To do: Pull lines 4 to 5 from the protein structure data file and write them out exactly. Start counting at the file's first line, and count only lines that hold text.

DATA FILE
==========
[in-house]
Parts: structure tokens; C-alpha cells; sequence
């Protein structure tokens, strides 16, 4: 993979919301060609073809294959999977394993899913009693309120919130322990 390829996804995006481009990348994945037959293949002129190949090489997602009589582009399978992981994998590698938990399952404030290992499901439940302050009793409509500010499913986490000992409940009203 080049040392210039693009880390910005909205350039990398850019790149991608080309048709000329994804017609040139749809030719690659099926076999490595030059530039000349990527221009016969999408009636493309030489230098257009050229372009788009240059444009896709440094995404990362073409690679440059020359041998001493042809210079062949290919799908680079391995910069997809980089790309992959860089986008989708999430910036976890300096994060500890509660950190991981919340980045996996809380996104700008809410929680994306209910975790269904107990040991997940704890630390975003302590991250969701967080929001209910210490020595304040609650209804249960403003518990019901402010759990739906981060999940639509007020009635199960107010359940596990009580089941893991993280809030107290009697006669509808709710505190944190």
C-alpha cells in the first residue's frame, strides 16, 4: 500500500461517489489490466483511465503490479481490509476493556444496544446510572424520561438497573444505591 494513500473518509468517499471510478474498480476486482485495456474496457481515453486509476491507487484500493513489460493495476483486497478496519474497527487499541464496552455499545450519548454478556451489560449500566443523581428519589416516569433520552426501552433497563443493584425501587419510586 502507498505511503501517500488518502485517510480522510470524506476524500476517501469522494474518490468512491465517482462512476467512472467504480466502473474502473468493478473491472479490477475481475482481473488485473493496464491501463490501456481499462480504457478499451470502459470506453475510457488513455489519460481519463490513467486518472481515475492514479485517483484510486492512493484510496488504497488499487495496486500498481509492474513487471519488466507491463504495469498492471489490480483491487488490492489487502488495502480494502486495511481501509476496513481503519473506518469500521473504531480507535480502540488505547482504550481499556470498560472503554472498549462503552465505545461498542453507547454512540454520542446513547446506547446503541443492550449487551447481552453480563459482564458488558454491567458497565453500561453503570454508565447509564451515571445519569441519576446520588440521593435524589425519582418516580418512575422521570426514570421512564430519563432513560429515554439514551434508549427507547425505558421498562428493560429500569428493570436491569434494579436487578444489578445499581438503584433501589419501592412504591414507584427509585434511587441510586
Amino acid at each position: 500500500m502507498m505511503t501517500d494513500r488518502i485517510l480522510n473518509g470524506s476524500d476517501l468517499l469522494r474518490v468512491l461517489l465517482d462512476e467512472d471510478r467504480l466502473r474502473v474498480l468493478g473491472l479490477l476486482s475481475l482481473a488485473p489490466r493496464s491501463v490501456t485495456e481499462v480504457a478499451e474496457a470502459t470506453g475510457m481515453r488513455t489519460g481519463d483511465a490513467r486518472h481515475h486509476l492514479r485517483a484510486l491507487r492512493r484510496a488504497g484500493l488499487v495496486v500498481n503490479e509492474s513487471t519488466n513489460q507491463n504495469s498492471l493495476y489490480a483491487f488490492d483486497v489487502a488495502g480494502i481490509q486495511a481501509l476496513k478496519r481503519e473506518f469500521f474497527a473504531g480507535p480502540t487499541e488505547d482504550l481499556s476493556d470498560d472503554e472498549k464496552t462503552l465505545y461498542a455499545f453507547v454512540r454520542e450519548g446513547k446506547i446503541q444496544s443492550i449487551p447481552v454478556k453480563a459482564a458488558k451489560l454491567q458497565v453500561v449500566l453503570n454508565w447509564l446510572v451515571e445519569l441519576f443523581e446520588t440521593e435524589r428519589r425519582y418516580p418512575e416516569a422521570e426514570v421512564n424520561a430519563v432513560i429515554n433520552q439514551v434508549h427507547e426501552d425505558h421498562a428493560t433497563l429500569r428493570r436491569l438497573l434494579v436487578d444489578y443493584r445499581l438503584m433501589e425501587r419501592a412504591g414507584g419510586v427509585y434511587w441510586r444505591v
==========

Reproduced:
C-alpha cells in the first residue's frame, strides 16, 4: 500500500461517489489490466483511465503490479481490509476493556444496544446510572424520561438497573444505591 494513500473518509468517499471510478474498480476486482485495456474496457481515453486509476491507487484500493513489460493495476483486497478496519474497527487499541464496552455499545450519548454478556451489560449500566443523581428519589416516569433520552426501552433497563443493584425501587419510586 502507498505511503501517500488518502485517510480522510470524506476524500476517501469522494474518490468512491465517482462512476467512472467504480466502473474502473468493478473491472479490477475481475482481473488485473493496464491501463490501456481499462480504457478499451470502459470506453475510457488513455489519460481519463490513467486518472481515475492514479485517483484510486492512493484510496488504497488499487495496486500498481509492474513487471519488466507491463504495469498492471489490480483491487488490492489487502488495502480494502486495511481501509476496513481503519473506518469500521473504531480507535480502540488505547482504550481499556470498560472503554472498549462503552465505545461498542453507547454512540454520542446513547446506547446503541443492550449487551447481552453480563459482564458488558454491567458497565453500561453503570454508565447509564451515571445519569441519576446520588440521593435524589425519582418516580418512575422521570426514570421512564430519563432513560429515554439514551434508549427507547425505558421498562428493560429500569428493570436491569434494579436487578444489578445499581438503584433501589419501592412504591414507584427509585434511587441510586
Amino acid at each position: 500500500m502507498m505511503t501517500d494513500r488518502i485517510l480522510n473518509g470524506s476524500d476517501l468517499l469522494r474518490v468512491l461517489l465517482d462512476e467512472d471510478r467504480l466502473r474502473v474498480l468493478g473491472l479490477l476486482s475481475l482481473a488485473p489490466r493496464s491501463v490501456t485495456e481499462v480504457a478499451e474496457a470502459t470506453g475510457m481515453r488513455t489519460g481519463d483511465a490513467r486518472h481515475h486509476l492514479r485517483a484510486l491507487r492512493r484510496a488504497g484500493l488499487v495496486v500498481n503490479e509492474s513487471t519488466n513489460q507491463n504495469s498492471l493495476y489490480a483491487f488490492d483486497v489487502a488495502g480494502i481490509q486495511a481501509l476496513k478496519r481503519e473506518f469500521f474497527a473504531g480507535p480502540t487499541e488505547d482504550l481499556s476493556d470498560d472503554e472498549k464496552t462503552l465505545y461498542a455499545f453507547v454512540r454520542e450519548g446513547k446506547i446503541q444496544s443492550i449487551p447481552v454478556k453480563a459482564a458488558k451489560l454491567q458497565v453500561v449500566l453503570n454508565w447509564l446510572v451515571e445519569l441519576f443523581e446520588t440521593e435524589r428519589r425519582y418516580p418512575e416516569a422521570e426514570v421512564n424520561a430519563v432513560i429515554n433520552q439514551v434508549h427507547e426501552d425505558h421498562a428493560t433497563l429500569r428493570r436491569l438497573l434494579v436487578d444489578y443493584r445499581l438503584m433501589e425501587r419501592a412504591g414507584g419510586v427509585y434511587w441510586r444505591v